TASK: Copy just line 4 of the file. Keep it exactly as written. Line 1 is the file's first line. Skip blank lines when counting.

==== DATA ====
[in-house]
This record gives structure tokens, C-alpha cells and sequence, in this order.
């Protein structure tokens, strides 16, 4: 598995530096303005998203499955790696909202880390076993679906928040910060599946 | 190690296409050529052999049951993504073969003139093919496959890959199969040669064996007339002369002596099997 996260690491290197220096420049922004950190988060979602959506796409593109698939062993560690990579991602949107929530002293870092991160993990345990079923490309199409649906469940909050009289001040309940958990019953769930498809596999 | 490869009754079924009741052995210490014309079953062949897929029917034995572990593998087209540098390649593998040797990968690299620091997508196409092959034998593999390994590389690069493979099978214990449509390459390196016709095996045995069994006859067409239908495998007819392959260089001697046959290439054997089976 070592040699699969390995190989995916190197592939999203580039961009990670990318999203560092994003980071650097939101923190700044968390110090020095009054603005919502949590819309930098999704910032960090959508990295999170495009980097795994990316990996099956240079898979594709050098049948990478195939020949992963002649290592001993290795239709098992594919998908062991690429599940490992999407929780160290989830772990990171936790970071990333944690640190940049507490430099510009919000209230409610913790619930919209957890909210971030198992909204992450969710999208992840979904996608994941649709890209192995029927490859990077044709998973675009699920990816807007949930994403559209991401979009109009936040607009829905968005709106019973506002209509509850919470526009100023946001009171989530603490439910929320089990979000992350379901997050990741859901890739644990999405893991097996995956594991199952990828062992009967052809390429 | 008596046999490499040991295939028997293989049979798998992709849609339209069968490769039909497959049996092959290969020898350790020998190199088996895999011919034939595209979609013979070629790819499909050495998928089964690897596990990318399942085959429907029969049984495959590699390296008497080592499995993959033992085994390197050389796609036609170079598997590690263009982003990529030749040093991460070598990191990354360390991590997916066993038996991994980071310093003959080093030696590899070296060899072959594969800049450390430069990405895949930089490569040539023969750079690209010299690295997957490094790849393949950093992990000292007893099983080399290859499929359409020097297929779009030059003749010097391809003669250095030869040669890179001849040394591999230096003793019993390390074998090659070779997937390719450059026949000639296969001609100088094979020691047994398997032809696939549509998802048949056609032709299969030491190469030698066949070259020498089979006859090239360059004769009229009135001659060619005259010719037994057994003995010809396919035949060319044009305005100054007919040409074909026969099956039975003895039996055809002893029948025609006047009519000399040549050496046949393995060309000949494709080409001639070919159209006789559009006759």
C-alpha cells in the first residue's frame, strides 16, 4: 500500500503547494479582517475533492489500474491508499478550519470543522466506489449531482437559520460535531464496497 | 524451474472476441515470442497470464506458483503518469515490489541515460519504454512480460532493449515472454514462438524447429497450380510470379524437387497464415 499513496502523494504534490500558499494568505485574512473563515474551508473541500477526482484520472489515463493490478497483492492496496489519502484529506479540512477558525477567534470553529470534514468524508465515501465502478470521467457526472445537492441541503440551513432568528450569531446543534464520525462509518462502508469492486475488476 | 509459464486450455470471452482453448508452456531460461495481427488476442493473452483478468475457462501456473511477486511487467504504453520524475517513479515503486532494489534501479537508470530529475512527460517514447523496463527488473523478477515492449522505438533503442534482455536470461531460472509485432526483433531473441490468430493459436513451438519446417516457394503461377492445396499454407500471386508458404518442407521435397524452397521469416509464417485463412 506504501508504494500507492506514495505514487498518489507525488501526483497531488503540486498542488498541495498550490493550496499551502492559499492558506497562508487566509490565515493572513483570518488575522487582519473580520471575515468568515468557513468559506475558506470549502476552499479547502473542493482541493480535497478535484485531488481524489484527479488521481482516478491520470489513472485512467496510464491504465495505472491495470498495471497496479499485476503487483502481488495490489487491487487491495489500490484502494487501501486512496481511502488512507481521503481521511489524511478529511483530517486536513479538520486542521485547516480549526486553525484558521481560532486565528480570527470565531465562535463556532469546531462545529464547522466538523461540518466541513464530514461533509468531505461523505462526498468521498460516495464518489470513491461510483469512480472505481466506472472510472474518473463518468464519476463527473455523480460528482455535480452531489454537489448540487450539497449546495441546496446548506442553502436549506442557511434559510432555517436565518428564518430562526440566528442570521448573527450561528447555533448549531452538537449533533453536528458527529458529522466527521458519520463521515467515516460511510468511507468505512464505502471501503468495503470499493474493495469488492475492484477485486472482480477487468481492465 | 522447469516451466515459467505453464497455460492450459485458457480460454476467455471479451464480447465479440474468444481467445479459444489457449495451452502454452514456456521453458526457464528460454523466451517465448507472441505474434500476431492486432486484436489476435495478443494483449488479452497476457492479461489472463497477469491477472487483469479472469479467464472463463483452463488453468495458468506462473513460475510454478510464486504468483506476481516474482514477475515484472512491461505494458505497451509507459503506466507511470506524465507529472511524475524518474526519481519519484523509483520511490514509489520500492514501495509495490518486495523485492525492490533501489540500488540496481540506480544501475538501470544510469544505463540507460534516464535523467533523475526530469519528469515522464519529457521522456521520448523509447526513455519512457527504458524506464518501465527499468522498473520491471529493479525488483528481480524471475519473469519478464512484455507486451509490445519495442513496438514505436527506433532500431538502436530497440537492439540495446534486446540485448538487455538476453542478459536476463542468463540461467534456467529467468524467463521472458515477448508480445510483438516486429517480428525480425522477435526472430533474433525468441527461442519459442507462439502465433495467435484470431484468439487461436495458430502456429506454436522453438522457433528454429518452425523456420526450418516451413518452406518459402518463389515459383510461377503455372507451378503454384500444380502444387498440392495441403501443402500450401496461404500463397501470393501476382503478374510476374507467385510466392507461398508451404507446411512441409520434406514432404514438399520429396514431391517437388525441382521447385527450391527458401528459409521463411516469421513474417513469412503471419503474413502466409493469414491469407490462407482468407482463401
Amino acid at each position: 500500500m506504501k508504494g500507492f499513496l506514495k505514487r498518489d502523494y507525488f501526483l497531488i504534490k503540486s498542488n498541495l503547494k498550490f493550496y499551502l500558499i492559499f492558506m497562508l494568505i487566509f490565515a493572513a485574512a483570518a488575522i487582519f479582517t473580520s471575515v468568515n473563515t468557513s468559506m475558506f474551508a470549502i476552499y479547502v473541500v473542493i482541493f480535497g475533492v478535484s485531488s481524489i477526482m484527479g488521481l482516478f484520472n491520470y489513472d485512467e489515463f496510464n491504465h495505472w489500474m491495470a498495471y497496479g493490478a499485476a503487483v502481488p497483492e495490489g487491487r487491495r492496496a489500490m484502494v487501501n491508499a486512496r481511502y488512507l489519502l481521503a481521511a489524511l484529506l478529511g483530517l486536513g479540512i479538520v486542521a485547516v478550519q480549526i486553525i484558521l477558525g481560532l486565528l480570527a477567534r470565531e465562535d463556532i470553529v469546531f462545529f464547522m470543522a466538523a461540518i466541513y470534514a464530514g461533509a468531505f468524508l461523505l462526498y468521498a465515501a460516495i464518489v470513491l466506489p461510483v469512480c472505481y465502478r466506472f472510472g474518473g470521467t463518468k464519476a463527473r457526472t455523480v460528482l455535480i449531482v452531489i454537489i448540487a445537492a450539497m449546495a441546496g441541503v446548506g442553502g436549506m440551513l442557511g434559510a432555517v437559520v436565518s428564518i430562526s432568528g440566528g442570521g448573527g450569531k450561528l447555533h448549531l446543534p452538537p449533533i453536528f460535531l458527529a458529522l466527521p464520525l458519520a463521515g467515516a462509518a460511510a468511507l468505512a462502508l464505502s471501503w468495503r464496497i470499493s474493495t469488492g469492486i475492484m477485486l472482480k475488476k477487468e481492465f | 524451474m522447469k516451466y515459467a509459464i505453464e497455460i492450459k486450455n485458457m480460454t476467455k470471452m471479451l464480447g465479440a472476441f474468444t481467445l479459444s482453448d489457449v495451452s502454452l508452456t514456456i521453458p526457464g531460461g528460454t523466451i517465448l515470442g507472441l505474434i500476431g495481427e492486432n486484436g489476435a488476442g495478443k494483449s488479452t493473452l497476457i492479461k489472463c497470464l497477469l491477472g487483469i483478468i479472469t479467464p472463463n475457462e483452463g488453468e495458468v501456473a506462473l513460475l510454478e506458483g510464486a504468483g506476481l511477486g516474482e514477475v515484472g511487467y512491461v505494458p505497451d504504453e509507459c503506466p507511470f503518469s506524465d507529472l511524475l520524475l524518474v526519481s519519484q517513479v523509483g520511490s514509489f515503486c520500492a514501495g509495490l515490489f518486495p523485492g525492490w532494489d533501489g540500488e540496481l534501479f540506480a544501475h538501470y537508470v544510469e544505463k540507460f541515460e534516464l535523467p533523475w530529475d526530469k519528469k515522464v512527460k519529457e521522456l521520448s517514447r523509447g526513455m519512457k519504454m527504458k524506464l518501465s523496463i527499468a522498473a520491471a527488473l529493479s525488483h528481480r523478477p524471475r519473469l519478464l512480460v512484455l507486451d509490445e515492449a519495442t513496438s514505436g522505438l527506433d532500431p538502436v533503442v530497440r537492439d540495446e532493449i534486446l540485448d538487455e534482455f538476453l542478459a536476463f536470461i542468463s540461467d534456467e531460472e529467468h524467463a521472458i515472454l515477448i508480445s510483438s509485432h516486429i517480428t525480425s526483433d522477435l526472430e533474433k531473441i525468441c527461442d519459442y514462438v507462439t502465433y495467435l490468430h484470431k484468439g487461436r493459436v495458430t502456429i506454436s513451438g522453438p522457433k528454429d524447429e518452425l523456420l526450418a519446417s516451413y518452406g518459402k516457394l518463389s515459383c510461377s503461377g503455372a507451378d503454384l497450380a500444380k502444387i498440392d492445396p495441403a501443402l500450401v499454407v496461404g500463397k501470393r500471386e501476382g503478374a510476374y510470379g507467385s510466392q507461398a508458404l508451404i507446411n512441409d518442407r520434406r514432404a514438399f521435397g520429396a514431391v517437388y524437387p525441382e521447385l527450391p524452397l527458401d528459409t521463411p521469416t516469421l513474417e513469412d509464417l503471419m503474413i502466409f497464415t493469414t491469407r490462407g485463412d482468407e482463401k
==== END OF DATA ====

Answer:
C-alpha cells in the first residue's frame, strides 16, 4: 500500500503547494479582517475533492489500474491508499478550519470543522466506489449531482437559520460535531464496497 | 524451474472476441515470442497470464506458483503518469515490489541515460519504454512480460532493449515472454514462438524447429497450380510470379524437387497464415 499513496502523494504534490500558499494568505485574512473563515474551508473541500477526482484520472489515463493490478497483492492496496489519502484529506479540512477558525477567534470553529470534514468524508465515501465502478470521467457526472445537492441541503440551513432568528450569531446543534464520525462509518462502508469492486475488476 | 509459464486450455470471452482453448508452456531460461495481427488476442493473452483478468475457462501456473511477486511487467504504453520524475517513479515503486532494489534501479537508470530529475512527460517514447523496463527488473523478477515492449522505438533503442534482455536470461531460472509485432526483433531473441490468430493459436513451438519446417516457394503461377492445396499454407500471386508458404518442407521435397524452397521469416509464417485463412 506504501508504494500507492506514495505514487498518489507525488501526483497531488503540486498542488498541495498550490493550496499551502492559499492558506497562508487566509490565515493572513483570518488575522487582519473580520471575515468568515468557513468559506475558506470549502476552499479547502473542493482541493480535497478535484485531488481524489484527479488521481482516478491520470489513472485512467496510464491504465495505472491495470498495471497496479499485476503487483502481488495490489487491487487491495489500490484502494487501501486512496481511502488512507481521503481521511489524511478529511483530517486536513479538520486542521485547516480549526486553525484558521481560532486565528480570527470565531465562535463556532469546531462545529464547522466538523461540518466541513464530514461533509468531505461523505462526498468521498460516495464518489470513491461510483469512480472505481466506472472510472474518473463518468464519476463527473455523480460528482455535480452531489454537489448540487450539497449546495441546496446548506442553502436549506442557511434559510432555517436565518428564518430562526440566528442570521448573527450561528447555533448549531452538537449533533453536528458527529458529522466527521458519520463521515467515516460511510468511507468505512464505502471501503468495503470499493474493495469488492475492484477485486472482480477487468481492465 | 522447469516451466515459467505453464497455460492450459485458457480460454476467455471479451464480447465479440474468444481467445479459444489457449495451452502454452514456456521453458526457464528460454523466451517465448507472441505474434500476431492486432486484436489476435495478443494483449488479452497476457492479461489472463497477469491477472487483469479472469479467464472463463483452463488453468495458468506462473513460475510454478510464486504468483506476481516474482514477475515484472512491461505494458505497451509507459503506466507511470506524465507529472511524475524518474526519481519519484523509483520511490514509489520500492514501495509495490518486495523485492525492490533501489540500488540496481540506480544501475538501470544510469544505463540507460534516464535523467533523475526530469519528469515522464519529457521522456521520448523509447526513455519512457527504458524506464518501465527499468522498473520491471529493479525488483528481480524471475519473469519478464512484455507486451509490445519495442513496438514505436527506433532500431538502436530497440537492439540495446534486446540485448538487455538476453542478459536476463542468463540461467534456467529467468524467463521472458515477448508480445510483438516486429517480428525480425522477435526472430533474433525468441527461442519459442507462439502465433495467435484470431484468439487461436495458430502456429506454436522453438522457433528454429518452425523456420526450418516451413518452406518459402518463389515459383510461377503455372507451378503454384500444380502444387498440392495441403501443402500450401496461404500463397501470393501476382503478374510476374507467385510466392507461398508451404507446411512441409520434406514432404514438399520429396514431391517437388525441382521447385527450391527458401528459409521463411516469421513474417513469412503471419503474413502466409493469414491469407490462407482468407482463401